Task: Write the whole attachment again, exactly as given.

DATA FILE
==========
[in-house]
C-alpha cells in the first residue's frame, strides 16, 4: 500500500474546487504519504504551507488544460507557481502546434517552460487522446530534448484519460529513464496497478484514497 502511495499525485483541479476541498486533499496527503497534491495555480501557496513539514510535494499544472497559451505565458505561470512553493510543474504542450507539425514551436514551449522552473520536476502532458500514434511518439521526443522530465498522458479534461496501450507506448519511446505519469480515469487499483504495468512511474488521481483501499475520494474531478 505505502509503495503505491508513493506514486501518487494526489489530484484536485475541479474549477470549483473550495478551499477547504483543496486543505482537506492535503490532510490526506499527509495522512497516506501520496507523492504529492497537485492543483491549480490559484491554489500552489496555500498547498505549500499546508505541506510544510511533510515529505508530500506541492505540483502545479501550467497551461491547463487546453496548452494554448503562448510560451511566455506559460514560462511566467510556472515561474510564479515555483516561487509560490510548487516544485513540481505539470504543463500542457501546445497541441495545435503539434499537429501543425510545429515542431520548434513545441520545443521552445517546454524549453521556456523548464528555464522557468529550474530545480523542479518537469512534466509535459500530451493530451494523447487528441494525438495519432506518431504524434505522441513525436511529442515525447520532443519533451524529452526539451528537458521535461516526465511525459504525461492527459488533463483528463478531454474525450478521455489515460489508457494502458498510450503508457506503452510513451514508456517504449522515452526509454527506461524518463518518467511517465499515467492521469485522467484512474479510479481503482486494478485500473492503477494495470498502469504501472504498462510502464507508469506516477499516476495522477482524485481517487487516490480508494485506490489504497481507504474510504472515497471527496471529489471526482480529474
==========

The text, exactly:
[in-house]
C-alpha cells in the first residue's frame, strides 16, 4: 500500500474546487504519504504551507488544460507557481502546434517552460487522446530534448484519460529513464496497478484514497 502511495499525485483541479476541498486533499496527503497534491495555480501557496513539514510535494499544472497559451505565458505561470512553493510543474504542450507539425514551436514551449522552473520536476502532458500514434511518439521526443522530465498522458479534461496501450507506448519511446505519469480515469487499483504495468512511474488521481483501499475520494474531478 505505502509503495503505491508513493506514486501518487494526489489530484484536485475541479474549477470549483473550495478551499477547504483543496486543505482537506492535503490532510490526506499527509495522512497516506501520496507523492504529492497537485492543483491549480490559484491554489500552489496555500498547498505549500499546508505541506510544510511533510515529505508530500506541492505540483502545479501550467497551461491547463487546453496548452494554448503562448510560451511566455506559460514560462511566467510556472515561474510564479515555483516561487509560490510548487516544485513540481505539470504543463500542457501546445497541441495545435503539434499537429501543425510545429515542431520548434513545441520545443521552445517546454524549453521556456523548464528555464522557468529550474530545480523542479518537469512534466509535459500530451493530451494523447487528441494525438495519432506518431504524434505522441513525436511529442515525447520532443519533451524529452526539451528537458521535461516526465511525459504525461492527459488533463483528463478531454474525450478521455489515460489508457494502458498510450503508457506503452510513451514508456517504449522515452526509454527506461524518463518518467511517465499515467492521469485522467484512474479510479481503482486494478485500473492503477494495470498502469504501472504498462510502464507508469506516477499516476495522477482524485481517487487516490480508494485506490489504497481507504474510504472515497471527496471529489471526482480529474